For most people with most types of thyroid cancer, the first treatment is surgery. Surgery for SCCA patients is performed at the UWMC main campus by UW Medicine surgeons who are very experienced in treating thyroid cancer. We use the most up-to-date information to guide surgical decisions.
Many studies show patients have fewer complications if they have surgery at a center that does a high volume of thyroid cancer surgeries, as we do.
Which type of thyroid surgery will I need?
Your first step toward surgery will be to meet with your thyroid surgeon, who will:
- Carefully review your imaging and biopsy results.
- Evaluate your health needs, and ask about your personal preferences.
- Explain your options, the type of surgery we recommend for you, why, and what to expect.
- Answer your questions about surgery.
Together, you’ll decide on a surgical plan.
The extent of your surgery depends on several factors, including where the cancer is located in your thyroid and if it has spread to your lymph nodes.
- If cancer is only in your thyroid, you may have half of your thyroid removed (hemithyroidectomy) or the entire thyroid removed (total thyroidectomy), depending on the size of the tumor, the appearance of the cancer on ultrasound, and other factors.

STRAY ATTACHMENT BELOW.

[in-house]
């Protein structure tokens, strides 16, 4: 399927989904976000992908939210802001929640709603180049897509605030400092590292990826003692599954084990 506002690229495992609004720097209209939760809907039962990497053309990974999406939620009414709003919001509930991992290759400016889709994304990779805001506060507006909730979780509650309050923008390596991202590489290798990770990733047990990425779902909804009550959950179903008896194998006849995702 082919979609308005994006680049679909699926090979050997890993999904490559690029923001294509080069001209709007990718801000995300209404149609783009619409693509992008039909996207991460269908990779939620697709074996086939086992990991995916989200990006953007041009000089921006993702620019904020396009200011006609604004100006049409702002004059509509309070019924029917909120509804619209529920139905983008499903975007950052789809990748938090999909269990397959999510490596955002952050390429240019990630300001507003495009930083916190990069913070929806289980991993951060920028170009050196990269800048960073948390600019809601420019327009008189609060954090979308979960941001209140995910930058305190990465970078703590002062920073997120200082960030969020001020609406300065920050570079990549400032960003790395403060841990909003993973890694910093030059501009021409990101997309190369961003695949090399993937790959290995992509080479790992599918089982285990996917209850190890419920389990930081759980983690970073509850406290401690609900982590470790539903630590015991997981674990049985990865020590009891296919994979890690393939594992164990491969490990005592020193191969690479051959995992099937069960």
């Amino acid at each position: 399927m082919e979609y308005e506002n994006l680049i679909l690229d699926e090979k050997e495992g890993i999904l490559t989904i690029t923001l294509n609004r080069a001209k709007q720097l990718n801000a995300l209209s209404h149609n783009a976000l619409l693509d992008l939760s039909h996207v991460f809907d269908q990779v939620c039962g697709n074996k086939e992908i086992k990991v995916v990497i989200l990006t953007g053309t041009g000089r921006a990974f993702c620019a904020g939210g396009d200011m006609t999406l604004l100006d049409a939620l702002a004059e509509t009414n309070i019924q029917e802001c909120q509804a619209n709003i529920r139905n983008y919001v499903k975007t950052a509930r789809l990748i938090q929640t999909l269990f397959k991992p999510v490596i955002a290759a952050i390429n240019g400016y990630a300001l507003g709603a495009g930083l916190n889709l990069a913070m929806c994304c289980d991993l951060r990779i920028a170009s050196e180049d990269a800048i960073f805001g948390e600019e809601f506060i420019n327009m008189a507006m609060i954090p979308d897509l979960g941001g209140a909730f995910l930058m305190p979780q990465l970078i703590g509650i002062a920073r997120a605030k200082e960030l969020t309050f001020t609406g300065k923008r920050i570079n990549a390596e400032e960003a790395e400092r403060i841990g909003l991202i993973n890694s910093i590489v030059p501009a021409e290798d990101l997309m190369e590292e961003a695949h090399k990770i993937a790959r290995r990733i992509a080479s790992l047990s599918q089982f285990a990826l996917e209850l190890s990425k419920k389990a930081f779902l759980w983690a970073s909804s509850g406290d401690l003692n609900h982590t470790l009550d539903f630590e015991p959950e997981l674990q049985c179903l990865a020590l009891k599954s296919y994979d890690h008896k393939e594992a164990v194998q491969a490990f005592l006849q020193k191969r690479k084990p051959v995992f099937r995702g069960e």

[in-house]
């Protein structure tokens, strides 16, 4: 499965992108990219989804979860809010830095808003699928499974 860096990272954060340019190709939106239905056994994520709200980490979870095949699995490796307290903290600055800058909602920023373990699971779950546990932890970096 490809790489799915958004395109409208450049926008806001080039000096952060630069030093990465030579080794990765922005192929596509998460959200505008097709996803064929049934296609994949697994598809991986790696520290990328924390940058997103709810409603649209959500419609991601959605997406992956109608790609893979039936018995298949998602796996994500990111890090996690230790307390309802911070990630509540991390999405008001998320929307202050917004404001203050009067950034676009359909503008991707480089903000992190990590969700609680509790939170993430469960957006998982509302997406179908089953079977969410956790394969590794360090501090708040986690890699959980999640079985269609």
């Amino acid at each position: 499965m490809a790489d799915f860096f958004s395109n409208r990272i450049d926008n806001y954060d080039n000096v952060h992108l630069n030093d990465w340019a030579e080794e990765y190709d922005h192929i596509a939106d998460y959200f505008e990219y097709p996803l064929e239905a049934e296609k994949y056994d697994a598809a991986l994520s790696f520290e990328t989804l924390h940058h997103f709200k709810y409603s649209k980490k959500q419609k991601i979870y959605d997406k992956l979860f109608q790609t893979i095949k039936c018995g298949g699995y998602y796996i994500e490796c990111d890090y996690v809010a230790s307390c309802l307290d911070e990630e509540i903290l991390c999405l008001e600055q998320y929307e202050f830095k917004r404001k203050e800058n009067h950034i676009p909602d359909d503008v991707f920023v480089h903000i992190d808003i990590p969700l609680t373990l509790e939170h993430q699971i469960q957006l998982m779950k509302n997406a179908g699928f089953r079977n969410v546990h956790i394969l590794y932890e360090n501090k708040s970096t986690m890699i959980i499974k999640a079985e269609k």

- If cancer is in your lymph nodes as well, the surgeon will remove your entire thyroid along with the group of lymph nodes involved.
What can I expect if I need surgery?
Your surgery team will talk with you about the benefits and risks of the procedure, how to prepare, what will happen during surgery, and how to best support your recovery.
- Operations can be as short as one hour or last multiple hours.
- You will have general anesthesia, so you will be completely asleep during the procedure.
- Depending on the extent of your surgery, you may go home the same day or spend one or two nights in the hospital.
- After surgery you can eat, drink, walk, and talk, but you will be tired and sore. Your team will give you medicine for pain and an ice pack to reduce swelling in your neck.
- If your entire thyroid is removed, you no longer produce thyroid hormone. To get the thyroid hormone your body requires, you’ll need thyroid hormone therapy.